The name Harnick on a new book instantly attracts our attention, needless to say. In this case, we have The Outdoor Museum: Not Your Usual Images of New York photographs by Margery Gray Harnick, poems by Sheldon Harnick [Beaufort]. Which is to say, this is a photographic picture gallery of New York, the idea being that the streets of the city are a virtual museum.

Margery Gray has been Mrs. Harnick since 1965; musical theatre fans, though, know her from an earlier life. She started as one of those "perfect young ladies" in the 1955 National Tour of Sandy Wilson's The Boy Friend; made her Broadway debut in Greenwillow; had a catchy specialty ("The Picture of Happiness") in Tenderloin; finished the Broadway run of Fiorello! as Dora, the girl who loves a cop; and created the soubrette Bonnie in the hit 1962 Off-Broadway revival of Anything Goes. Her biggest role came in support of Vivien Leigh and Jean Pierre Aumont in the 1963 musical, Tovarich; anyone who saw her perform "Stuck With Each Other" is likely to remember it. Then she married Harnick, and Broadway's loss was Sheldon's gain.

Over the years we've heard tell of Mrs. Harnick's occasional exhibits as a painter; over those same years, Mr. Harnick has written lyrics for various musicals. Now they have joined forces, with Sheldon writing 11 poems which provide thematic sections for the hundred-odd photos. Which are often striking; Mrs. H. seems fascinated by reflections, be they in mirrors, glass, water or ice. All in all, this "Outdoor Museum" makes an interesting gallery.

Along with the photos by Margery and the poems by Sheldon, the book includes a CD of the latter reciting the poems. It also boasts a foreword by Mike Nichols and a jacket blurb from Elaine May. (Now, there's an interesting combination.) I suppose Ms. May won't mind our quoting from her blurb; after all, she wrote it and the authors printed it. She makes it a rule not to write blurbs for books, she tells us. "But as Sheldon Harnick said, it won't set a precedent because I'm the only person you were married to for three weeks." Ms. May goes on to say the book is remarkable, terrific and breathtaking.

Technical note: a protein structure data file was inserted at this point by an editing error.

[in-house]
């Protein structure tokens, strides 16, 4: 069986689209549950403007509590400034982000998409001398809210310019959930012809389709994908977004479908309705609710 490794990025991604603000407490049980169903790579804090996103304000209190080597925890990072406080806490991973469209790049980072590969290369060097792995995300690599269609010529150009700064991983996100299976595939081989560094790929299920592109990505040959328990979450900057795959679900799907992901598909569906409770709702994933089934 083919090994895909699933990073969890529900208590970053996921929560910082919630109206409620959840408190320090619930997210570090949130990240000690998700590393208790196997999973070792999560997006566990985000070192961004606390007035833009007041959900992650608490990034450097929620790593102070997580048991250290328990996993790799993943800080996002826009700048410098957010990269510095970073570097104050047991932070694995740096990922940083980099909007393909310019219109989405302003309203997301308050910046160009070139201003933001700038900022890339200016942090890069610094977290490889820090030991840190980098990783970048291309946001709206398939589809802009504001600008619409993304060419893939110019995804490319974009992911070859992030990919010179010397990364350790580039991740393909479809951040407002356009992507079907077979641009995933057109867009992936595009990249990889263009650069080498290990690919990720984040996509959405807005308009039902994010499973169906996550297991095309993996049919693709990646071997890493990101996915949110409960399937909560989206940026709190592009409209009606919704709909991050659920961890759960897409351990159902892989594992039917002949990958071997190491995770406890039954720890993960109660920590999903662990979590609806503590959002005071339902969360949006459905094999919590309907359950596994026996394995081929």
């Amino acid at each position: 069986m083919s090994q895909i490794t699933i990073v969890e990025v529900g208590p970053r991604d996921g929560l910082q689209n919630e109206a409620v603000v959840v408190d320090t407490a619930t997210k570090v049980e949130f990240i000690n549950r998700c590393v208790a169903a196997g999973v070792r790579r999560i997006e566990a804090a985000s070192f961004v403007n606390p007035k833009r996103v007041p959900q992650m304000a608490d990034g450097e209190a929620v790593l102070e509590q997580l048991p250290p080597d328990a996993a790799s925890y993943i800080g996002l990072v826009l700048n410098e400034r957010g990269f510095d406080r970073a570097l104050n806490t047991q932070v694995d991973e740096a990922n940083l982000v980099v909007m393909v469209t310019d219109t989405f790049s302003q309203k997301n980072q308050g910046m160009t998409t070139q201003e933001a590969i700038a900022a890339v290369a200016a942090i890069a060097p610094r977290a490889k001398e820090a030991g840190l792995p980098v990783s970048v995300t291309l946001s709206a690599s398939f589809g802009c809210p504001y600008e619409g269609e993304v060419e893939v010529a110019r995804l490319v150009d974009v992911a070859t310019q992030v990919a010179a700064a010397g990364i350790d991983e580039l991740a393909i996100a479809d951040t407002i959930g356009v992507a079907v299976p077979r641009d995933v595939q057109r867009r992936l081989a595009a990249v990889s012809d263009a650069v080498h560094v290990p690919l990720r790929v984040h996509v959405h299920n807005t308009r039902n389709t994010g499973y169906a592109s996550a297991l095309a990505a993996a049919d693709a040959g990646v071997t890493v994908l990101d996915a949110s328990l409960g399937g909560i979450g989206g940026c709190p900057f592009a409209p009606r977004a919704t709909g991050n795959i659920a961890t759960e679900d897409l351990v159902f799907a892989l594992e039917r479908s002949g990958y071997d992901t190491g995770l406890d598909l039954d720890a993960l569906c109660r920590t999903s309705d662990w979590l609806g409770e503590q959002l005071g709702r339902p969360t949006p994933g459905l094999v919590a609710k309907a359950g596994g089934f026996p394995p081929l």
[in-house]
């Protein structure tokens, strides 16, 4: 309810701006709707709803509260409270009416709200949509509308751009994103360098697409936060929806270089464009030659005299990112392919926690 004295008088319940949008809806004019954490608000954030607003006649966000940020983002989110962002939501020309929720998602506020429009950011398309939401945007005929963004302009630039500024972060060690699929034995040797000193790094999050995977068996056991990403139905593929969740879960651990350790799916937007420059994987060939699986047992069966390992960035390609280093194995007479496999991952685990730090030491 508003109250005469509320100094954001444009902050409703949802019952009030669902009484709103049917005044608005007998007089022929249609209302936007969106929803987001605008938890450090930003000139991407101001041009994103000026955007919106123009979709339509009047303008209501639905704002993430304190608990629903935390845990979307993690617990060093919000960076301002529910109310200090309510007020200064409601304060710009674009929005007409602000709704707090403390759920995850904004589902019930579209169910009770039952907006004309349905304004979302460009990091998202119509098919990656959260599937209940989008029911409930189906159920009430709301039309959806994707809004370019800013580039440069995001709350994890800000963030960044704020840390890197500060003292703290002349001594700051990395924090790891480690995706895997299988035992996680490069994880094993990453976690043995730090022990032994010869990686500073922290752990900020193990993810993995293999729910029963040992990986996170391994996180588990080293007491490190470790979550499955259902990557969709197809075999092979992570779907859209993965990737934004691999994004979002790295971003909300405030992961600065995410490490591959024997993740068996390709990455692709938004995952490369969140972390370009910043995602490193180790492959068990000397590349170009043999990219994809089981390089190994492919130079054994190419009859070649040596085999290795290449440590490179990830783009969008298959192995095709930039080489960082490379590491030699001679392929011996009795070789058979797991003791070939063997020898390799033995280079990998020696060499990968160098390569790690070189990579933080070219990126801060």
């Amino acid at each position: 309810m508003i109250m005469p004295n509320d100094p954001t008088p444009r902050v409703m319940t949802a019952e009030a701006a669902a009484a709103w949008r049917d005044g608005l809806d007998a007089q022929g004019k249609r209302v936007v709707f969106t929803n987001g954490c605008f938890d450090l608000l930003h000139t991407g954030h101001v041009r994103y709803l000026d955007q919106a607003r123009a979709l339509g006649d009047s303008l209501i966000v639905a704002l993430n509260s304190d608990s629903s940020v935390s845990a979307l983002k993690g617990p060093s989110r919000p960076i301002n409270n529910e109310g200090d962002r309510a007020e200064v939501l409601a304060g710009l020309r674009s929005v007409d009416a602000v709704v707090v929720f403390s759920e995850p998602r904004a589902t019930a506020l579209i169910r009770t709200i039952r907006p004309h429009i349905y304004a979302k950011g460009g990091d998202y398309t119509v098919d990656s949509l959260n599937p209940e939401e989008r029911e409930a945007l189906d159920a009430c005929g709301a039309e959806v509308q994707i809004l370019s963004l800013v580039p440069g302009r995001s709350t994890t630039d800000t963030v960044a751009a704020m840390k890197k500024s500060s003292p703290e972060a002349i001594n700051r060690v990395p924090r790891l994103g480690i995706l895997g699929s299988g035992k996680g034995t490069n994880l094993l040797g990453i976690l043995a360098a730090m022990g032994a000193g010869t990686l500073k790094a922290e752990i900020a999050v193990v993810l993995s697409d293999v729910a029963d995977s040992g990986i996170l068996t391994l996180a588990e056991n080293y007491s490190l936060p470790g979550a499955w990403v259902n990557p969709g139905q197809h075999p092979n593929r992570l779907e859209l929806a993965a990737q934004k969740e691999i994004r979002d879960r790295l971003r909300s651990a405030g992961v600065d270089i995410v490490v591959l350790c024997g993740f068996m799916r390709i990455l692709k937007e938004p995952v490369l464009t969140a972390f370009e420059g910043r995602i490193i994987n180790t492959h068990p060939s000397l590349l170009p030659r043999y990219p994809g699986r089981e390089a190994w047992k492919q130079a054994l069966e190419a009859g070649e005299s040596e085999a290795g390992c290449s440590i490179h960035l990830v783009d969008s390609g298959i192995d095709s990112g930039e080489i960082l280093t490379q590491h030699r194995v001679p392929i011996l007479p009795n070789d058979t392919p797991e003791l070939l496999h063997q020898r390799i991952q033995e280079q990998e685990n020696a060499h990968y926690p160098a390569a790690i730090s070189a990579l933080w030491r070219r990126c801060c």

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Cover art for "The Actor as Storyteller: An Introduction to Acting"

Limelight Editions has brought us two new books on acting. The Actor as Storyteller: An Introduction to Acting by Bruce Miller is a new, second edition of a book originally published in 1999. It is geared towards high school and college actors, as well as professionals. True Acting Tips: A Path to Aliveness, Freedom, Passion, and Vitality by Larry Silverberg is derived from Silverberg's "True Acting Tips" website. Acting tips is what Silverberg — an expert on the Sanford Meisner technique, and author of several books on the same — offers, more than 200 of them. Not being an actor, an acting student or an acting teacher, it is impractical for me to judge the effectiveness of these two items. Earlier books by Miller and Silverberg seem to have a following, which suggests pleased readers.

(Steven Suskin is author of the recently released updated and expanded Fourth Edition of "Show Tunes" as well as "The Sound of Broadway Music: A Book of Orchestrators and Orchestrations," now available in paperback, "Second Act Trouble" and the "Opening Night on Broadway" books. He also pens Playbill.com's On the Record and The DVD Shelf columns. He can be reached at Ssuskin@aol.com.)